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Star-studded gathering weighs in

7/23/2004 - NHL

NEW YORK -- Once NHL players get back on the ice, they might
find a different game that emphasizes offense.

That was the objective of most on a blue-ribbon panel comprised
of hockey royalty -- from Mario Lemieux to Scotty Bowman. That group
got together Thursday to discuss how to create more flow and
offensive chances.

Ideas were exchanged and debated as part of a process NHL
commissioner Gary Bettman hopes will lead to rules changes that
could go into effect after a new labor agreement is reached.

As long as the talents of goalies aren't curtailed and safety
jeopardized, two-time defending Vezina Trophy winner Martin Brodeur
is happy to see some improvements.

"There's a lot of ways they can improve the offense of the game
and the flow of the game without touching the goalies," the New
Jersey netminder said. "The safety of the goalies is one of the
most important things -- having protective equipment that is decent
for the guys that are making the big bucks and making a big
difference in the game."

The spirited talks were praised by players, NHL officials,
coaches, general managers and executives, who made up the group.

"Everybody on the panel really cares about the game of hockey
and is trying to make it more exciting and have more scoring,"
said Lemieux, the player-owner of the Pittsburgh Penguins.

Hall of Famer Wayne Gretzky was expected, but he didn't attend
because of a scheduling conflict. Toronto forward Gary Roberts, and
Nashville forward Scott Walker were joined by referee Stephen
Walkom, several team presidents, Islanders owner Charles Wang, six
general managers, and Bowman -- the winningest coach in league
history.

"I've been involved in a lot of meetings in my life, but I've
never been in a meeting that had the composition this meeting
did," NHL hockey operations director Colin Campbell said.

The atmosphere was positive, something that couldn't be said
about labor negotiations held Wednesday in New York. Without a new
collective bargaining agreement by Sept. 15, the NHL will endure a
lockout that threatens to wipe out the season.

The league presented six concepts to the players' association,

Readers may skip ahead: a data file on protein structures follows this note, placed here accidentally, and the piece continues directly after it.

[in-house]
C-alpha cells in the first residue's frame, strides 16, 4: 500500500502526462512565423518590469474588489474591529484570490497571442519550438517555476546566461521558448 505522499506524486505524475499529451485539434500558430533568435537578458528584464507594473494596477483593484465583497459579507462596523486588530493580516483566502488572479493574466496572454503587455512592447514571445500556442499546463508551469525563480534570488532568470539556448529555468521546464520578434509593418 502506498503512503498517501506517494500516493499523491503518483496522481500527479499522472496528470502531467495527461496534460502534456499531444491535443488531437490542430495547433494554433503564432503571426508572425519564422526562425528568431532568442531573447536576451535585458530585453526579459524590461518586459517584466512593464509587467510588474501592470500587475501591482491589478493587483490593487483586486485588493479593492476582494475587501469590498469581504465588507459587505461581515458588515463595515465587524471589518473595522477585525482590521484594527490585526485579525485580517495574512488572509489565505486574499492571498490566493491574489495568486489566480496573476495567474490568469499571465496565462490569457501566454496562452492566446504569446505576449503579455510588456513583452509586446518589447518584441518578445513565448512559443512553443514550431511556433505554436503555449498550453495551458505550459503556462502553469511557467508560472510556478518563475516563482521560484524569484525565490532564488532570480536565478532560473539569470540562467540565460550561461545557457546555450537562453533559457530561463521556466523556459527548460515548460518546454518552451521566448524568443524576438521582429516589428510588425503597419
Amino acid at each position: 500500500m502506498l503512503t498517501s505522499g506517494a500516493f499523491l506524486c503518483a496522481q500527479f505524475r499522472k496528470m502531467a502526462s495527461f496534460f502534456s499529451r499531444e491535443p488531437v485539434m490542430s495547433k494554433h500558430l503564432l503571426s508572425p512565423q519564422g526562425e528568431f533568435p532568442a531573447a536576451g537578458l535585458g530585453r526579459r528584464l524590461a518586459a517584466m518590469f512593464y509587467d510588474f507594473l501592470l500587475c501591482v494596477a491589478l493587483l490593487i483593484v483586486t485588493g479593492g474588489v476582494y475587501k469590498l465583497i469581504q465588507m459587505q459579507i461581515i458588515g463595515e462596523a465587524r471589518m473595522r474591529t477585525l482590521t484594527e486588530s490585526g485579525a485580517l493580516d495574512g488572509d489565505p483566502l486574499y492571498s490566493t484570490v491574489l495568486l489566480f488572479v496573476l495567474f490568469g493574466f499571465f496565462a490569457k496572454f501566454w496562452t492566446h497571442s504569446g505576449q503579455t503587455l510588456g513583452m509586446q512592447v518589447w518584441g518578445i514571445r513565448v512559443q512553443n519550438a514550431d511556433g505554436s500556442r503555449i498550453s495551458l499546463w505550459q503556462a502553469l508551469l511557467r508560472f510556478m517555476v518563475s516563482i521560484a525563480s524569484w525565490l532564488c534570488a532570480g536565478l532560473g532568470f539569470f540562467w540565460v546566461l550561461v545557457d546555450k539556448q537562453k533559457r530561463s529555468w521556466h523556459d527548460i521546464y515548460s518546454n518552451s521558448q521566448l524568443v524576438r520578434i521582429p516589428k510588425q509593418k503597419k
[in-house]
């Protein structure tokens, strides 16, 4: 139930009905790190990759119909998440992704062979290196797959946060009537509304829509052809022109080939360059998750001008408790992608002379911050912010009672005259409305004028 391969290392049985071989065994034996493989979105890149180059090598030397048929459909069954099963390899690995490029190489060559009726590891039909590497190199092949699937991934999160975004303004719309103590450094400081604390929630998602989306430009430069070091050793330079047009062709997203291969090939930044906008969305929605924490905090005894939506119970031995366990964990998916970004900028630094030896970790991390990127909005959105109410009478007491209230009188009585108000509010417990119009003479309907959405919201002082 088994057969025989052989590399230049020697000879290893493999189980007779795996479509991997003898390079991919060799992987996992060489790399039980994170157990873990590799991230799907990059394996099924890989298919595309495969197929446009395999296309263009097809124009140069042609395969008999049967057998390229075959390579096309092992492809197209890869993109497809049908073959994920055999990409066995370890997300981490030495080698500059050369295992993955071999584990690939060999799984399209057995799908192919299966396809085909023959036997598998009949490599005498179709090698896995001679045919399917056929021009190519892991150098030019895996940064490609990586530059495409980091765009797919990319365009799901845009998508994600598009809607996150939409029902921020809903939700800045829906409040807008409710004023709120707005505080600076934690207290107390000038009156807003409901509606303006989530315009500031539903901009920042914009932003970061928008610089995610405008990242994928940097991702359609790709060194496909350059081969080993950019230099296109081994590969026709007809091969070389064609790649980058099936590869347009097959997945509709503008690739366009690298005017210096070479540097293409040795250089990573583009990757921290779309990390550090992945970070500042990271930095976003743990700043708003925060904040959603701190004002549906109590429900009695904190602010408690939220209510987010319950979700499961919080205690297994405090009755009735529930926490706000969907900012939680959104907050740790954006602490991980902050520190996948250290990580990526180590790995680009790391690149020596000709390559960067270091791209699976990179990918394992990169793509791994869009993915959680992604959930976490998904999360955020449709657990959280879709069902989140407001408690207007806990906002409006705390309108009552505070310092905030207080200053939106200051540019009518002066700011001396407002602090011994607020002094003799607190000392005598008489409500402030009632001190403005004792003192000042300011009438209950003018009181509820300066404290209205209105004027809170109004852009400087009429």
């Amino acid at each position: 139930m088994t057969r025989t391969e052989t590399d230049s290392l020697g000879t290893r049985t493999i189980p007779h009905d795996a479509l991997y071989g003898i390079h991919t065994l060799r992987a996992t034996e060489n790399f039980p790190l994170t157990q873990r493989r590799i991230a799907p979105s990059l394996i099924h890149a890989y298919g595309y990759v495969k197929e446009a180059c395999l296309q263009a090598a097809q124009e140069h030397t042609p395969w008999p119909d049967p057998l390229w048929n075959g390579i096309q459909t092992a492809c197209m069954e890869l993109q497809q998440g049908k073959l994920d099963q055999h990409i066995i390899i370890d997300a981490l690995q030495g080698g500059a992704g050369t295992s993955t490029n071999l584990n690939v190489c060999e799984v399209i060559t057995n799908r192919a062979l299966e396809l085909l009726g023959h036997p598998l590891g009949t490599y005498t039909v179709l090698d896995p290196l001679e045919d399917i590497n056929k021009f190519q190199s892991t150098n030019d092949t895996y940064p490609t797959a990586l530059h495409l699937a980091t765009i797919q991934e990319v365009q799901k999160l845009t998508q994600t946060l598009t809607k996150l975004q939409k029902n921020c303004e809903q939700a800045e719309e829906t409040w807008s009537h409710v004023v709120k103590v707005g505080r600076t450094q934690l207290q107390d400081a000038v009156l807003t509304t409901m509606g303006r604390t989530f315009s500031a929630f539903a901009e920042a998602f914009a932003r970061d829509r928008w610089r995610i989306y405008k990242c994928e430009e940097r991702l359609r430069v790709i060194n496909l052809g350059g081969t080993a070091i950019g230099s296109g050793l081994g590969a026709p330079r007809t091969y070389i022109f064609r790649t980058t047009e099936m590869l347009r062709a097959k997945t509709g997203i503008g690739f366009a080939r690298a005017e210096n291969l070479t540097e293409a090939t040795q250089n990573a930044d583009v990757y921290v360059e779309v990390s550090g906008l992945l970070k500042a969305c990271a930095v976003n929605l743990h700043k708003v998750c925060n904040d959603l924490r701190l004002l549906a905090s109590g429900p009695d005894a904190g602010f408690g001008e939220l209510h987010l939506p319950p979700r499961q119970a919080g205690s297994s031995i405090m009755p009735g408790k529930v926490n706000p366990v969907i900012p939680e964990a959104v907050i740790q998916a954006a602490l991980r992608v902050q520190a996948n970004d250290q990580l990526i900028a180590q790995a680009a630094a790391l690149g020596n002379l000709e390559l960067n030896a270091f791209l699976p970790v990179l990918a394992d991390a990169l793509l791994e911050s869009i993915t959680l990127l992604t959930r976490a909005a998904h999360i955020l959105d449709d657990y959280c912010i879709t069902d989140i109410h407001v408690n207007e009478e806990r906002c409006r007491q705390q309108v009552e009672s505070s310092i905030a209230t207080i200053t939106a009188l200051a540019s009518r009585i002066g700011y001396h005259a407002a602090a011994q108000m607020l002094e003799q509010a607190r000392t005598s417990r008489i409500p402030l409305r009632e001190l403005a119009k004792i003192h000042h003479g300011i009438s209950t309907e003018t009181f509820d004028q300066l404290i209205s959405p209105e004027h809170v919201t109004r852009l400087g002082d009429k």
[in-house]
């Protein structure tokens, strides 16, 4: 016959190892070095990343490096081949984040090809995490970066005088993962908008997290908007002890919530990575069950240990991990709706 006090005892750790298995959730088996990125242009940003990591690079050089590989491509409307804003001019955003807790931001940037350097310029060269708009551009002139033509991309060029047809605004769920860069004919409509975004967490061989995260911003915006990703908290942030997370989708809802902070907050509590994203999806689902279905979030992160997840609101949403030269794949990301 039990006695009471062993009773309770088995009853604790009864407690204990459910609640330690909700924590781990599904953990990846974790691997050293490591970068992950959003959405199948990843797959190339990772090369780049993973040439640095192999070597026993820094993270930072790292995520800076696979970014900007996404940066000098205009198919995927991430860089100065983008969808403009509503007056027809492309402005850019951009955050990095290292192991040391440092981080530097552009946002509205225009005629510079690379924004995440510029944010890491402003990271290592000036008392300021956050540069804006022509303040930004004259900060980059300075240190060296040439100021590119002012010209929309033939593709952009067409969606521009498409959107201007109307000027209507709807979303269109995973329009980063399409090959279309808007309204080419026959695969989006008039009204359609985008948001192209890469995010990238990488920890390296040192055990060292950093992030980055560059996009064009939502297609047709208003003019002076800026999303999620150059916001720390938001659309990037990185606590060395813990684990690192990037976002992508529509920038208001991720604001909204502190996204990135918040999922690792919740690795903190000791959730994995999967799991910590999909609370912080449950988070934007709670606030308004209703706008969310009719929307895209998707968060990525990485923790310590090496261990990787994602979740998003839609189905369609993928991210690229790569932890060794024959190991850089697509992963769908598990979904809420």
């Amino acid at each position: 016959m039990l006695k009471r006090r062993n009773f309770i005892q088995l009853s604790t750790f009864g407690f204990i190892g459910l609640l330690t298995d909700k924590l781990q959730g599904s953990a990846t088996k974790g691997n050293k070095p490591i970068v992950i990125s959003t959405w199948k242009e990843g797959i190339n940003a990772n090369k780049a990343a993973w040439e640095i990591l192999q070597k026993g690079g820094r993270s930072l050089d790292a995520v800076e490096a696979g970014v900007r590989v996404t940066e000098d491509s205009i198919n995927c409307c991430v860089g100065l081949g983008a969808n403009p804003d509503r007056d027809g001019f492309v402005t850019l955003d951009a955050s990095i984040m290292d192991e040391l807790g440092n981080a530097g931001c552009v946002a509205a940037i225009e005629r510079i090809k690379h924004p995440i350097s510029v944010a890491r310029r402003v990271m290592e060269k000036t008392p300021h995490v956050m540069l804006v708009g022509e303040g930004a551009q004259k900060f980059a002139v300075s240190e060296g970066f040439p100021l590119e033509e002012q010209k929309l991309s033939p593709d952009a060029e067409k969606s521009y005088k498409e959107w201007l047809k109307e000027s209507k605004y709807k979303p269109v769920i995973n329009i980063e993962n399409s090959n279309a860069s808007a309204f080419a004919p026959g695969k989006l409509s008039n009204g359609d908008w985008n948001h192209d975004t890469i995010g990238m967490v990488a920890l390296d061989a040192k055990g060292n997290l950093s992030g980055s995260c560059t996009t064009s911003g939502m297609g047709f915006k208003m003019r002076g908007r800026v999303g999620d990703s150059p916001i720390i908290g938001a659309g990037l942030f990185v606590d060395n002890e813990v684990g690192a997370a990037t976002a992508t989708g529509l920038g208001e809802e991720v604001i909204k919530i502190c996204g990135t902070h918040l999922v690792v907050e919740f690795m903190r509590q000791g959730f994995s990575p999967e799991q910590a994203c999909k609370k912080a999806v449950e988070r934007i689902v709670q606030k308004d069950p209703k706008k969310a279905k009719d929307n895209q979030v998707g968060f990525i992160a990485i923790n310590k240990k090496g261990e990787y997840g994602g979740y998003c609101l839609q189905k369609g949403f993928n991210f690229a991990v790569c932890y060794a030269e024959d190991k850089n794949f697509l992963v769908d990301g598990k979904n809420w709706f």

but the NHLPA said each contains a salary cap it refuses to accept.
That philosophical difference between the sides is what makes the
NHL's second lockout in 11 seasons more likely.

"A couple of players came in and we were like, 'It's kind of
hard to get ready for this because there's so much uncertainty for
the season,"' Brodeur said.

Bettman made it clear that Thursday's discussions, which lasted
about six hours, were strictly to address on-ice issues and not the
problems off it -- despite the presence of union head Bob Goodenow.

Following up on recommended rules changes proposed by general
managers at a February meeting near Las Vegas, this panel of 25
discussed the state of the game.

"It's another opportunity to talk more at length about some of
the changes," new Florida coach Jacques Martin said. "We got
different opinions from the players, so it gives you a different
perspective."

The GMs suggested some radical ideas that were met with varying
levels of resistance.

Most came from goaltenders, who didn't like hearing that the
width of their pads could shrink 2 inches, down to 10, and that
they would not be allowed to go behind the net to play the puck -- a
skill Brodeur has used to basically become a third defenseman.

"My view will never change on that. I should be able to do
whatever I want," he said.

Bettman developed this panel as part of a process to create more
flow up and down the ice and create more scoring chances.

"It was very productive," said Lemieux, one of hockey's
greatest scorers. "We talked a lot about the game, different
issues. It was a great discussion."

Bettman went to Las Vegas with a mandate to GMs to produce a
better product after scoring dropped by 2½ goals per game in the
last 15 years to an average of five per game.

"The framework of the meeting was what about the game
fundamentally is good and what are the things that we think we
should focus on," Bettman said Thursday.

The reduction of goalie pads hit a snag last month when the
NHLPA filed a grievance to prevent the NHL from "unilaterally
attempting to implement changes" and trying to circumvent the CBA
and labor laws.

Bettman said at the time that he was not looking to pick fights
with the union, and added Thursday that most of the discussions
regarding goaltenders centered on their play and not equipment.

Other ideas suggested by GMs were moving the nets back 3 feet
toward the end boards to 10 feet. They also supported bringing back
the tag-up offsides rule, which will lead to fewer whistles.

Some concepts, such as wider blue lines and giving three points
for a regulation victory will be tested in the AHL before they are
considered for the NHL.